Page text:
CRYSTALLOGRAPHY AND FUNCTIONAL EVOLUTION OF ATOMICALLY THIN CONFINED NANOWIRES

Lead Research Organisation: University of Warwick
Department Name: Physics

Abstract

This Established Career Fellowship proposal concerns the spatial and time resolved crystallography, structural refinement and functional evolution of one to four atom thick 1D 'Extreme Nanowires' formed inside single walled carbon nanotubes - atomically smooth templates that are thermally robust up to 1130 degrees Centigrade. This is at the practical limit of scalable fabrication, a 'Final Frontier' of materials science and the next and ultimate lowest dimension relative to two-dimensional structures such as graphene or inorganic analogues derived from metal sulphides and similar. It will address the four major aspects of atomically regulated crystal growth deemed to be the most critical in terms of their development: three-dimensional crystallography with atom-by-atom sensitivity; four-dimensional crystallography, addressing the special case of nano-Confined Phase Change Materials, which have potential utility in Non-Volatile Memory; structural refinement based on enhanced information obtained from the forgoing structural studies; and the development of thin film devices, which may be either aligned or misaligned, both for fundamental properties evaluation - including several aspects of Novel Physics - but also for 'Proof of Principle' device creation for potential exploitation in thin film devices including solar cells, chemical sensors, fuel cells, batteries and catalysts, all of which may bring economic benefits.

This project is expected to play a significant role in techniques development both in Warwick and through the Project Partner network based in Oxford, Vienna, Warsaw, Pau and Beijing. The 'Ultimate Scale' physical nature of the materials under examination will both test and help improve the most sensitive characterisation methodologies currently available, especially high performance electron microscopy, associated spectroscopic methods, in situ low-temperature imaging, in situ resistance/conductivity measurements, high performance scanning probe microscopies and thin film device fabrication. This project is expected to have in particular a very significant impact on the current rapidly developing field in high-performance electron microscopy in time-resolved 4D studies in which I will exploit ultrafast imaging and diffraction capabilities available in both Oxford/Diamond and Beijing, taking advantage also of the latest developments in Direct Electron Detection in rapid and more quantitative imaging studies. In this regard, the special category of nC-PCMs will provide an ultimate test being literally the smallest scale (i.e. 1 nm) Phase Change Materials ever observed and these experiments will therefore examine reversible and irreversible phase formation at the smallest scale ever likely to be attempted. The new electron diffraction protocol that I have developed will also allow us to 'scale up' phase transformation in bundles and thin films of the template SWNTs enabling resistance and conductivity changes to be measured in situ at the same time as crystalline/glass transformations and to assess their reversibility. Any exploitable physical properties will then be assessed in simple bolometric-type devices that will be used both in further physical testing but also as exploitable 'Proof of Principle' devices.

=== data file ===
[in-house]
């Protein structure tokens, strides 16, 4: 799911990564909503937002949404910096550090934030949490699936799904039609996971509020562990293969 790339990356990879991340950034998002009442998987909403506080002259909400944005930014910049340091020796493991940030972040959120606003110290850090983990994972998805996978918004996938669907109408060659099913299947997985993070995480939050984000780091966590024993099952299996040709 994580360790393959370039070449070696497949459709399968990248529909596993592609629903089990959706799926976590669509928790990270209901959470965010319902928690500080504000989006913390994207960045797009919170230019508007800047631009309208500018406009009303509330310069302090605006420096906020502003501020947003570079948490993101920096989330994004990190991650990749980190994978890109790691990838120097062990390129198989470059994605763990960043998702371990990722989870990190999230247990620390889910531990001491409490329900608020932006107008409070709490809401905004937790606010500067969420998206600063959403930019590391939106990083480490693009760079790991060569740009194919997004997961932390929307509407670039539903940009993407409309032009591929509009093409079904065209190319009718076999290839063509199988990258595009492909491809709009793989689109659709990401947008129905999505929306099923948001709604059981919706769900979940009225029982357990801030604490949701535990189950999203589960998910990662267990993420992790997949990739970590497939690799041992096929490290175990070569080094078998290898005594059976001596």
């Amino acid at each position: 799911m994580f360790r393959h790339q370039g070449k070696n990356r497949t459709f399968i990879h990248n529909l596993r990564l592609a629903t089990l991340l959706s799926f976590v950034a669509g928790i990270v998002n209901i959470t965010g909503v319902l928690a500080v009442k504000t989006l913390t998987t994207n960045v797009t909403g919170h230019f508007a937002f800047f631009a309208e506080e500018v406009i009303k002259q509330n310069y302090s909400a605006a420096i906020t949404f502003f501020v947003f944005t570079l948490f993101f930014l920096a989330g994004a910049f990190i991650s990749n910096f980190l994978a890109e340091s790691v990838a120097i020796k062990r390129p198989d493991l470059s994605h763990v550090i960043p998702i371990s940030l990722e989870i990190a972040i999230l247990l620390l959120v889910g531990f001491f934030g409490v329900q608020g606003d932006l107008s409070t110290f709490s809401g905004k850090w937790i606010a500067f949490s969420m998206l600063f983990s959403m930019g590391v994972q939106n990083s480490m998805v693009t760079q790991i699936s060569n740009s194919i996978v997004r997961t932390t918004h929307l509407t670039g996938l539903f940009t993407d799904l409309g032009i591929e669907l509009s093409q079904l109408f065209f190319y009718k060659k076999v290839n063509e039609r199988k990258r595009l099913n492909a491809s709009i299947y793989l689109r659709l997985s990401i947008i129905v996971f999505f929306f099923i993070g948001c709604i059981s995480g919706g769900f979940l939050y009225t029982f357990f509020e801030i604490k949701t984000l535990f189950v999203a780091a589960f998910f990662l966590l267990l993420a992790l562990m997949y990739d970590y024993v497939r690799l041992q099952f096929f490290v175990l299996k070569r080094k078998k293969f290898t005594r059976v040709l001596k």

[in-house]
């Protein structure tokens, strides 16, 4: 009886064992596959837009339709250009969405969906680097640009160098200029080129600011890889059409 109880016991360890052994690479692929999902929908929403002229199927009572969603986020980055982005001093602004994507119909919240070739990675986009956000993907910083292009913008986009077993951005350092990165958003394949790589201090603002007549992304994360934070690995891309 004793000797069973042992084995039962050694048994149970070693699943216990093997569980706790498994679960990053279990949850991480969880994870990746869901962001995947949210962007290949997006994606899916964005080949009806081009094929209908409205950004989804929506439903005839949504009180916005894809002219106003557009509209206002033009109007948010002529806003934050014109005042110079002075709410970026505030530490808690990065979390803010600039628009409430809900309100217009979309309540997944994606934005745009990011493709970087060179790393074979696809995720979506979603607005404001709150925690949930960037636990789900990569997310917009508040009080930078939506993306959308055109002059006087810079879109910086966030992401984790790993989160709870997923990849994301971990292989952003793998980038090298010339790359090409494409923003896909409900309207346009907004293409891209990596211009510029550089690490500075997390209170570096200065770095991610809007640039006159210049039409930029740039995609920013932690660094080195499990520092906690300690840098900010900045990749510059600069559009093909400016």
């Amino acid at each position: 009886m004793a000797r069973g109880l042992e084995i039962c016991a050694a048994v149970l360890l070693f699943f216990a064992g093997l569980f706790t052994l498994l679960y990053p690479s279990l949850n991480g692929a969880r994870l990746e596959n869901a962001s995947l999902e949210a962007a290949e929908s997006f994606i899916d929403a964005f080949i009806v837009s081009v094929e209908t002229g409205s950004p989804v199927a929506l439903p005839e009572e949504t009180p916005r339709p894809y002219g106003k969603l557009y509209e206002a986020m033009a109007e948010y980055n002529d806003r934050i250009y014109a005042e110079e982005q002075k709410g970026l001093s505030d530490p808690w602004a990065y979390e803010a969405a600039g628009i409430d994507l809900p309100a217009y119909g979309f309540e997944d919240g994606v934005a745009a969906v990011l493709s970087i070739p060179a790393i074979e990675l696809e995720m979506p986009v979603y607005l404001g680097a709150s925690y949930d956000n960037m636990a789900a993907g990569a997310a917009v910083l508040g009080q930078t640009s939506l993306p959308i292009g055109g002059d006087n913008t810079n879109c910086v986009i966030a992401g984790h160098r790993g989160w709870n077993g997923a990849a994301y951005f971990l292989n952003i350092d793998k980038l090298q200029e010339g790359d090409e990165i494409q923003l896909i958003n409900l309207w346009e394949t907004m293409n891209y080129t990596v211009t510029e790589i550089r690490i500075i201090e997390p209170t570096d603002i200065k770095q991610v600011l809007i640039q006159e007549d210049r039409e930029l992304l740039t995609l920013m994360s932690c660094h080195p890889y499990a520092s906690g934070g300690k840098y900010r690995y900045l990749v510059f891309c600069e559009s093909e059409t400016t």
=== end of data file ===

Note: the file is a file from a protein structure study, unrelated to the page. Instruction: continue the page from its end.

These studies will make use of the many state-of-the-art facilities available at the University of Warwick as the project requires but also more dedicated expertise and information available through a Project Partner network based in the Oxford, Vienna, Warsaw, Pau and Beijing all of whom contribute to and benefit from techniques development, reciprocal characterisation and from developing/expanding their own activities in what will be a unique World-leading enterprise lead from Warwick. The PI will lead these activities from the UK which can then potentially add 1D nanostructures to its dominance in 2D Nanomaterials by pursuing this complementary but 'Beyond Graphene' research.

Planned Impact